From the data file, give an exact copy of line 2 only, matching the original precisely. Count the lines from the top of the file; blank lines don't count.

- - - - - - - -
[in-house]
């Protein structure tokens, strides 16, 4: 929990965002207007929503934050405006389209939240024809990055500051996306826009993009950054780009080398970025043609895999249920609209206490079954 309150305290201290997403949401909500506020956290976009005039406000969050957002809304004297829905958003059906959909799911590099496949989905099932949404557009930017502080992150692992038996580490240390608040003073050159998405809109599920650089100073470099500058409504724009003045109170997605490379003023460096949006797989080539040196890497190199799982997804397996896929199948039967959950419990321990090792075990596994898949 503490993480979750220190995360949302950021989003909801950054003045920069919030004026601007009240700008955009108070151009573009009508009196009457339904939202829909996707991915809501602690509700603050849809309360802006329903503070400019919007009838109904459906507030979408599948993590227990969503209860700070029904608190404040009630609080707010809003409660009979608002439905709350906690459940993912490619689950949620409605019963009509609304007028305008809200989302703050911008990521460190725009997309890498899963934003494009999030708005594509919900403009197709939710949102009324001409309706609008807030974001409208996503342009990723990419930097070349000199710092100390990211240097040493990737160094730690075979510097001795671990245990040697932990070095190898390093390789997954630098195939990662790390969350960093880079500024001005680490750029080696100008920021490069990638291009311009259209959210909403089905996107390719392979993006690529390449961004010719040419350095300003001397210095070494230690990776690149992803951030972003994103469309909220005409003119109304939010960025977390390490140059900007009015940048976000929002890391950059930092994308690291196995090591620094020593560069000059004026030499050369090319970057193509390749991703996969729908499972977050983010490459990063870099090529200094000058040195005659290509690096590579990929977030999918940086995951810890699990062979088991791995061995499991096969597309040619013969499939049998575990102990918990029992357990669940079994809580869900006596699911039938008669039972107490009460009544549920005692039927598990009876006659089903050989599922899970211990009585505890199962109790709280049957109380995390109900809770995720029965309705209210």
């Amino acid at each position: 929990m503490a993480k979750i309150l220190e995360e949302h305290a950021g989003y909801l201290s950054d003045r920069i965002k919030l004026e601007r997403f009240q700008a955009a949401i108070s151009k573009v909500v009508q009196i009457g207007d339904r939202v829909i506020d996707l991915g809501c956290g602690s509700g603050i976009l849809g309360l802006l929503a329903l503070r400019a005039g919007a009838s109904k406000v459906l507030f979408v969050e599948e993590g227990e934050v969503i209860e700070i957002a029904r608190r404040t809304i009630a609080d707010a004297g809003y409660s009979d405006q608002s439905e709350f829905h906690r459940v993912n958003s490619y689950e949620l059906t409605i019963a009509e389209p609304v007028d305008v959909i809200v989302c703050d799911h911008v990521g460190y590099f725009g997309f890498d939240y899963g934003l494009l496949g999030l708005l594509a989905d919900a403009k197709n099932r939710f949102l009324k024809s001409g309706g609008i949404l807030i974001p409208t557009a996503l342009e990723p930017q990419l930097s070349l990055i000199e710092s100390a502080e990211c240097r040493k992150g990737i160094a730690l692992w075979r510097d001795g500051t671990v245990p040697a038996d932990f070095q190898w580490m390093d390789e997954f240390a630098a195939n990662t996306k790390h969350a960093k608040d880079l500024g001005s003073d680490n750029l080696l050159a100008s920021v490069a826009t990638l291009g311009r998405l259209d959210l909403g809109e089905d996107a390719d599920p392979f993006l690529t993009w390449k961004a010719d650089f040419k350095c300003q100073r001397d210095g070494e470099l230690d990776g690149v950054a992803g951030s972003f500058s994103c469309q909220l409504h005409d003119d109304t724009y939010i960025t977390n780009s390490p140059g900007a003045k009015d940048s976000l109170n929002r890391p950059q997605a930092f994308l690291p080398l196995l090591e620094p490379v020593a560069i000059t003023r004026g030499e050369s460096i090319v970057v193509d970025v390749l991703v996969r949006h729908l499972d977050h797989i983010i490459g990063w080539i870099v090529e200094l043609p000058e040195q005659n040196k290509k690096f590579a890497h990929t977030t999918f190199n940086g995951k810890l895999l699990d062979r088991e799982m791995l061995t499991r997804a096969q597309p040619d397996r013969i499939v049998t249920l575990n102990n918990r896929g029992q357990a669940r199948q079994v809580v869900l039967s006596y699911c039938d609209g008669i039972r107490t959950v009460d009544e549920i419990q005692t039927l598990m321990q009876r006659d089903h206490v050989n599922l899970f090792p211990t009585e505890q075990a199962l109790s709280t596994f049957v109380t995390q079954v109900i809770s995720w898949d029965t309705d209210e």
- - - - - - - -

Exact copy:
């Protein structure tokens, strides 16, 4: 929990965002207007929503934050405006389209939240024809990055500051996306826009993009950054780009080398970025043609895999249920609209206490079954 309150305290201290997403949401909500506020956290976009005039406000969050957002809304004297829905958003059906959909799911590099496949989905099932949404557009930017502080992150692992038996580490240390608040003073050159998405809109599920650089100073470099500058409504724009003045109170997605490379003023460096949006797989080539040196890497190199799982997804397996896929199948039967959950419990321990090792075990596994898949 503490993480979750220190995360949302950021989003909801950054003045920069919030004026601007009240700008955009108070151009573009009508009196009457339904939202829909996707991915809501602690509700603050849809309360802006329903503070400019919007009838109904459906507030979408599948993590227990969503209860700070029904608190404040009630609080707010809003409660009979608002439905709350906690459940993912490619689950949620409605019963009509609304007028305008809200989302703050911008990521460190725009997309890498899963934003494009999030708005594509919900403009197709939710949102009324001409309706609008807030974001409208996503342009990723990419930097070349000199710092100390990211240097040493990737160094730690075979510097001795671990245990040697932990070095190898390093390789997954630098195939990662790390969350960093880079500024001005680490750029080696100008920021490069990638291009311009259209959210909403089905996107390719392979993006690529390449961004010719040419350095300003001397210095070494230690990776690149992803951030972003994103469309909220005409003119109304939010960025977390390490140059900007009015940048976000929002890391950059930092994308690291196995090591620094020593560069000059004026030499050369090319970057193509390749991703996969729908499972977050983010490459990063870099090529200094000058040195005659290509690096590579990929977030999918940086995951810890699990062979088991791995061995499991096969597309040619013969499939049998575990102990918990029992357990669940079994809580869900006596699911039938008669039972107490009460009544549920005692039927598990009876006659089903050989599922899970211990009585505890199962109790709280049957109380995390109900809770995720029965309705209210």